British “Village” Life from an American’s point of view

We have really everything in common with America nowadays except, of course, language.” Oscar Wilde (1854 – 1900),The Canterville Ghost, 1882

“An Englishman is a person who does things because they have been done before.  An American is a person who does things because they haven’t been done before.” Mark Twain (1835 – 1910)

I like the above quotes from Oscar Wilde and Mark Twain, contemporaries in their wit and insights. What does the following excerpt from some American friends of mine, who just moved to U.K., have to do with my present reality in Astana?  We just went through the slow and deliberate process of signing a contract with a London university to work with their established English teaching programme for the first year Kazakh students starting this fall semester.  Enjoy the following from my friends Jim and Carroll:

Hello from Henley-in-Arden! Our new English acquaintances here ask us how we’re “settling in”.  We are settling into English village life just fine. We think of Henley as a village (4000 people) but we can’t use that word to locals who would be offended since it achieved market town status by the 1200’s, when the king gave the town a charter. There’s still the stone cross dating from then on High St. This ancient market exists even now. On Wednesdays farmers bring chickens, pheasants, and rabbits (both dead and alive) to auction as well as eggs, produce, meat and flea market items to sell.

Nearby is an interesting, tiny village (wide spot in the road)–Wooten Wawen.  It was five times as big as Birmingham (20 miles north) when the Doomsday Book was compiled in the 11th century.  The Doomsday Book was a census ordered by the Norman conquerors so they could tax the local Anglo-Saxons.

We had our first guests for dinner on Friday night in our tiny living room (no dining area in our little house)—we invited them for a New Mexico style dinner.  They warned us that they didn’t like spicy food, so we served avocado dip and tortilla chips, chicken enchiladas, tacos, pinto beans and rice without any hot peppers. They seemed to enjoy it—a definite change from their typical British roasted meat, potatoes, parsnips, carrots, and rutabagas.

Cultural Observations about Small Town Life in England.

1.      Towns and villages seem neat, tidy and well kept.  We rarely see trash in the streets or houses in disrepair.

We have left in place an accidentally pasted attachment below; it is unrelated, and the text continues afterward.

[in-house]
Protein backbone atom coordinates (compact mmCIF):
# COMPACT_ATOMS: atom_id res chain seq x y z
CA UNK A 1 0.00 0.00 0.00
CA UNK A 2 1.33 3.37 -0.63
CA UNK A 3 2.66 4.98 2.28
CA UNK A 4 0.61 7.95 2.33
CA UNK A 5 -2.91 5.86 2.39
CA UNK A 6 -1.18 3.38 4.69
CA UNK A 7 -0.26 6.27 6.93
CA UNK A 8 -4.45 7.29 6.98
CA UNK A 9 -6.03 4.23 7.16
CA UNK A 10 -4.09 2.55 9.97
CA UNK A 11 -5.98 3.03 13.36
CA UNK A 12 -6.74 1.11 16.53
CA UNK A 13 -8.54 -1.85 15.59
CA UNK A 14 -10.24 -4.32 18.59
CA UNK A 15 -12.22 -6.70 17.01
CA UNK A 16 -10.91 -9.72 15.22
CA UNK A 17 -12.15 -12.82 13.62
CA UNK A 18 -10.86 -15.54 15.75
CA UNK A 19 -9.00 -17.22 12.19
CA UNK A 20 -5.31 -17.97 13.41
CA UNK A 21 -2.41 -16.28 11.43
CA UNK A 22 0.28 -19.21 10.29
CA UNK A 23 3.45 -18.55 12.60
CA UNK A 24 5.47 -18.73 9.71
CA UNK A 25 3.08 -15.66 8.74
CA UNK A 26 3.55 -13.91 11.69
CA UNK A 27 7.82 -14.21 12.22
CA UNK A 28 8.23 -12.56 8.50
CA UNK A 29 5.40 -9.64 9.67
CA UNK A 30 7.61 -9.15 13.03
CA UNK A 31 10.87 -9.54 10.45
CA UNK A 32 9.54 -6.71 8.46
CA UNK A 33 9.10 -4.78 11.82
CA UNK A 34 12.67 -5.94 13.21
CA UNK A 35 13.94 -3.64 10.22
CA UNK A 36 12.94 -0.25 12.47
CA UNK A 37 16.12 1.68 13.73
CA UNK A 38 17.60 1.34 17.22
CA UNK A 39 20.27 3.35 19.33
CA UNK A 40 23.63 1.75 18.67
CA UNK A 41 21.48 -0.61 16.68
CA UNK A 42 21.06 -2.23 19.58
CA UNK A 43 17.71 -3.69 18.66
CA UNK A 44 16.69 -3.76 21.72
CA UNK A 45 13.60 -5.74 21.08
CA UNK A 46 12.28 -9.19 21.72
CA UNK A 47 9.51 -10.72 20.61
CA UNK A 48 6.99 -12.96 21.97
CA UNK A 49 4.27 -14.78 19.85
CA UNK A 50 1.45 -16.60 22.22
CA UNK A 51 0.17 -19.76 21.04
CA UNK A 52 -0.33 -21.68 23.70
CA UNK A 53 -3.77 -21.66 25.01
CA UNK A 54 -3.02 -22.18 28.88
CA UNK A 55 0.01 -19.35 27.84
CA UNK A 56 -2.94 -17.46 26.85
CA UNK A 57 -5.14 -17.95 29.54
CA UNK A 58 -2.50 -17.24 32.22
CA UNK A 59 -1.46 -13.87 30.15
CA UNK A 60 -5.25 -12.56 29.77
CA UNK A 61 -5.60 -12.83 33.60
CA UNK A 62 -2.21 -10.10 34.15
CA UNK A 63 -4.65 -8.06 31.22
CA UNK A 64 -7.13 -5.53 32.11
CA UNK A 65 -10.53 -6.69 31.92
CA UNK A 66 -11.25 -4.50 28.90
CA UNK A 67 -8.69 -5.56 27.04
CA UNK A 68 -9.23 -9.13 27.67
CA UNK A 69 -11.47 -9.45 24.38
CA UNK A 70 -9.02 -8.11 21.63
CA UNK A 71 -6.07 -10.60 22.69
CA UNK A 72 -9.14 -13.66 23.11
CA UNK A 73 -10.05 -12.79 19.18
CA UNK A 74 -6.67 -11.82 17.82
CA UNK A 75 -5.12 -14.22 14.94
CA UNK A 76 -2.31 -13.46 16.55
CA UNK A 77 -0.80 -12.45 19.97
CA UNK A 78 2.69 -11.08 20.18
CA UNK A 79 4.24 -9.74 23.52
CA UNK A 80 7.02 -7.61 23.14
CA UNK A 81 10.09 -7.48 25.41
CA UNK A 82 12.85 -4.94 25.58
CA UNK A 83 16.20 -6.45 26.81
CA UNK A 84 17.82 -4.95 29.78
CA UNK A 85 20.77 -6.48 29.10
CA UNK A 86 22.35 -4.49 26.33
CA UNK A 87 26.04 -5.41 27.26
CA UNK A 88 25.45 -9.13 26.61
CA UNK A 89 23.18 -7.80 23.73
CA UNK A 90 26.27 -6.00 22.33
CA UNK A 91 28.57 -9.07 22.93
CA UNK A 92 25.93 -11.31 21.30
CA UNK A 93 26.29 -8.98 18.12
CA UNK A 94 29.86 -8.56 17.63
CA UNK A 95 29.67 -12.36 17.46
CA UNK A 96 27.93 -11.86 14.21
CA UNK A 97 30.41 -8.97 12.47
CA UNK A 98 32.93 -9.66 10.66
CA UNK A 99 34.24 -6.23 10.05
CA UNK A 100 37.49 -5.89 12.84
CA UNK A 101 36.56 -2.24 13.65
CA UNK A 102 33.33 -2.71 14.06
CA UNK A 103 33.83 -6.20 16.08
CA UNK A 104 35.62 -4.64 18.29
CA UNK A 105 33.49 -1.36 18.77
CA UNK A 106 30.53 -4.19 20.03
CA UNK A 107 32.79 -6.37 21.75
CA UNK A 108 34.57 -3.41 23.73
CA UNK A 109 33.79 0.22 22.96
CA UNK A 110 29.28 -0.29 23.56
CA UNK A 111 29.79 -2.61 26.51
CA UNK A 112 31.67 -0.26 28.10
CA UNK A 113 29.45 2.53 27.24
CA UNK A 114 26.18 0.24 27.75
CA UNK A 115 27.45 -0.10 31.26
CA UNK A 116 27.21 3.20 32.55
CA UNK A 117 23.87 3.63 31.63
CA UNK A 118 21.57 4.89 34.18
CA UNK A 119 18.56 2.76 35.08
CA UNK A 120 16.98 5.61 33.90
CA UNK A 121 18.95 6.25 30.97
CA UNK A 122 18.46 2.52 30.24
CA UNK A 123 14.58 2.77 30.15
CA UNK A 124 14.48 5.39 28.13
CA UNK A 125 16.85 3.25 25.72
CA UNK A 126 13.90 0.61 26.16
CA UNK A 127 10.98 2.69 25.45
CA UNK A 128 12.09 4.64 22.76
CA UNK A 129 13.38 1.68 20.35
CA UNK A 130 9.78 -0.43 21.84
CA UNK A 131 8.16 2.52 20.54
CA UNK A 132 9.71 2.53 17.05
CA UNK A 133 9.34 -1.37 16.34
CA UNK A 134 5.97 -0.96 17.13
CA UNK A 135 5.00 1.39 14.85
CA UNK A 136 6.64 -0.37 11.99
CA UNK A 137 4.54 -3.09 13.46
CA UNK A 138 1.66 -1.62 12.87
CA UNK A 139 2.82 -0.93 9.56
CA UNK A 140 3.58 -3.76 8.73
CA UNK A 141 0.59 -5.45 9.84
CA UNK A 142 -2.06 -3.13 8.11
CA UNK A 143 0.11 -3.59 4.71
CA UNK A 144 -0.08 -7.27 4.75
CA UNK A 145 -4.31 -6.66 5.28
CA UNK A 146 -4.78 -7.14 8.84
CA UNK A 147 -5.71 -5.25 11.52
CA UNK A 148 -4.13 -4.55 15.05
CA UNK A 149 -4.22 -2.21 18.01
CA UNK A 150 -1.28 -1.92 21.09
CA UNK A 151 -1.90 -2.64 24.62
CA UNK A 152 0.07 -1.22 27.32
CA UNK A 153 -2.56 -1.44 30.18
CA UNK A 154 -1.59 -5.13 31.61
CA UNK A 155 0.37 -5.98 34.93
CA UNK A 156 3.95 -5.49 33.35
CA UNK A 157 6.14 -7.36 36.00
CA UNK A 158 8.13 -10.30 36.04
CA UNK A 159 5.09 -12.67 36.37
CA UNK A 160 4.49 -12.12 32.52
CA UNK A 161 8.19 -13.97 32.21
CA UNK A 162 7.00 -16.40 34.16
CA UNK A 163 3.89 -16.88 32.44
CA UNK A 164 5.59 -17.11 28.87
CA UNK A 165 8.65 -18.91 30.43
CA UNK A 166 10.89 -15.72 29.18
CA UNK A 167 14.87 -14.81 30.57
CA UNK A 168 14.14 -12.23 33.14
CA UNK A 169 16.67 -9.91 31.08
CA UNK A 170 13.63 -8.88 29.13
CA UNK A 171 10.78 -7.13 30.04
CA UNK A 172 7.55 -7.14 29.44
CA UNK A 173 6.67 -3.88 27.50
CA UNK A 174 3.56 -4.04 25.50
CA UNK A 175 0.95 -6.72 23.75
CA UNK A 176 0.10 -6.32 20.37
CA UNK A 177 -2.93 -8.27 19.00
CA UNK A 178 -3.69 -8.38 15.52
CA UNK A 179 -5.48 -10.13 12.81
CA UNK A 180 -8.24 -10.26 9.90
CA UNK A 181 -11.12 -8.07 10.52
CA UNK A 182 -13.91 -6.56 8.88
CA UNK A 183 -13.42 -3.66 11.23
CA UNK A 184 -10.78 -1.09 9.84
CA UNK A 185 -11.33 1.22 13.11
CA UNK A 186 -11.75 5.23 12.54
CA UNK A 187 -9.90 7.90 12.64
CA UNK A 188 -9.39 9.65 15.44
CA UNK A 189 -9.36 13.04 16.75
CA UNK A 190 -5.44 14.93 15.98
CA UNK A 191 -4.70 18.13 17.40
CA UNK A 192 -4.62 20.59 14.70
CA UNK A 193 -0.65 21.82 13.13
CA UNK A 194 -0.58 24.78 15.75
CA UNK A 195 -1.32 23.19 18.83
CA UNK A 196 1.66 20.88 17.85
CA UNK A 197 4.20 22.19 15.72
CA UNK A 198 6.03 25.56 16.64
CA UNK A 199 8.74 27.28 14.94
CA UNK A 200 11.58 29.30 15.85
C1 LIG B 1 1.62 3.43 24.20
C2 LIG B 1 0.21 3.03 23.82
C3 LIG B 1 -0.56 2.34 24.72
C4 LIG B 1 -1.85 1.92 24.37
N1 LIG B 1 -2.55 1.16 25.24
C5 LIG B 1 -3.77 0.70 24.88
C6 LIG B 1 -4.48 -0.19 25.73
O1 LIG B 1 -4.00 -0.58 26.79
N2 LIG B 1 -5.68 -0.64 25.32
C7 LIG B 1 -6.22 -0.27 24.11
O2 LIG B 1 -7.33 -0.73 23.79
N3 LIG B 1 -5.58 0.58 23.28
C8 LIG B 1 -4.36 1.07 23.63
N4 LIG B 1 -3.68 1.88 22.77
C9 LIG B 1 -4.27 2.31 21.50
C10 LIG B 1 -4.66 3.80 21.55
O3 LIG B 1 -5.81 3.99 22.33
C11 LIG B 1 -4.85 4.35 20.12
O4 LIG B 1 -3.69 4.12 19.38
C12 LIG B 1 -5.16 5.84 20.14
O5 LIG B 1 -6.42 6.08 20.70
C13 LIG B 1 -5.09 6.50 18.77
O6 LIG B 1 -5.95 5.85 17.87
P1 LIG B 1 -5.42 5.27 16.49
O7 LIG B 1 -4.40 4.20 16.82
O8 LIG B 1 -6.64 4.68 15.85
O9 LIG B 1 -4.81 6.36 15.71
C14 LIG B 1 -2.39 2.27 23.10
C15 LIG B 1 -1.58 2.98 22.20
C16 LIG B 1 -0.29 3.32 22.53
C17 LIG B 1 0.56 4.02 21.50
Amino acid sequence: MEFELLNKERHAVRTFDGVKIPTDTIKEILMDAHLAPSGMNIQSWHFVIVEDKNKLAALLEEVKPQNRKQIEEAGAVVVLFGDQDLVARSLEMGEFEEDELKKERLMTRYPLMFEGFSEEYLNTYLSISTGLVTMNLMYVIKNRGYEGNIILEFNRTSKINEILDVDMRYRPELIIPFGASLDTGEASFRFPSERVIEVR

2.      Farms and pastureland surrounds the towns. We see sheep grazing within less than a mile from Henley..  High well-trimmed hedges instead of fences border each farm.

3.      People usually walk rather than drive in town. Henley is only one mile long. We see many elderly people out with their trolley’s (a combination of a walker and shopping cart) doing their errands.  Rain doesn’t slow anyone down including moms (mums) wheeling baby strollers draped with water proof plastic. A big reason for walking must be the high cost of gas ($9 a gallon) as well as the lack of parking. These towns were built ten centuries ago—who foresaw a need for parking? People say they retired here in Henley of its convenience. All  the necessities are within walking distance—doctor, dentist, a pharmacy, banks, small grocery stores, etc. plus it is a low-crime area.

4.      Public transportation is excellent. Henley has both bus and train lines with a stop here every hour on the Birmingham (20 miles north and Stratford upon Avon (8 miles south) routes.  U.K. citizens over 60 get free public transportation to cities within 20 miles or so. And they use it.  Every coffee morning we meet seniors from both Stratford and Birmingham who get off at Henley for our church coffee time and perhaps the outdoor market!

In closing, we wanted to share some new British vocabulary to illustrate our common language that sometimes divides British and Americans.

In the U.K.:

A publican is a pub operator.

To nick or pinch means to steal

A misery is a complaining person

A diary is an appointment calendar (Everyone carries a diary!).

A decorator is a house painter

A receipt is a recipe

To hoover means to vacuum

Mean or “tight as a tick” refers to someone who is stingy

A mutton dressed in lamb’s clothing refers to an older woman who dresses like

a much younger lady

Knackered means totally exhausted.

5 Responses so far »

  1. 1

    Please may I reproduce your article in the next edition of Henley NEWS Online. Please will you send me a photo.

    Regards

    Bill Leech

  2. 2

    kazaknomad said,

    Thanks for asking, I will get back with you on that once I get permission from my American friends. I’ll ask about a photo from them as well, I’m sure they will oblige!

  3. 3

    yuliya said,

    Great article! I can add some other issue about American and British English.
    It was one inexperinced Kazakhtani English teacher who was very often unprepared for her class. She also was very careless with the pronunciation. And when she mispronounced the word, good students corrected her. To look confident she explained that it was American pronunciation of the word.

  4. 4

    kazaknomad said,

    Yuliya, thanks for your anecdote about the quick thinking teacher who didn’t pronounce something quite right, or at least not with the British accent. However, there are many different ways one can sound British with their dialect differences so eventually this newbie teachers’ students would find her out.

    Bottomline, all teachers must be prepared for their lessons ahead of time, meaning that they better not only know how to pronounce things correctly but write well too. You do both!!! Maladetz!!!

  5. 5

    I ran across your this page by accident. Really funny! So these American people moved to England? They are good observers. I really like the metaphor about an old woman looking like a young girl.


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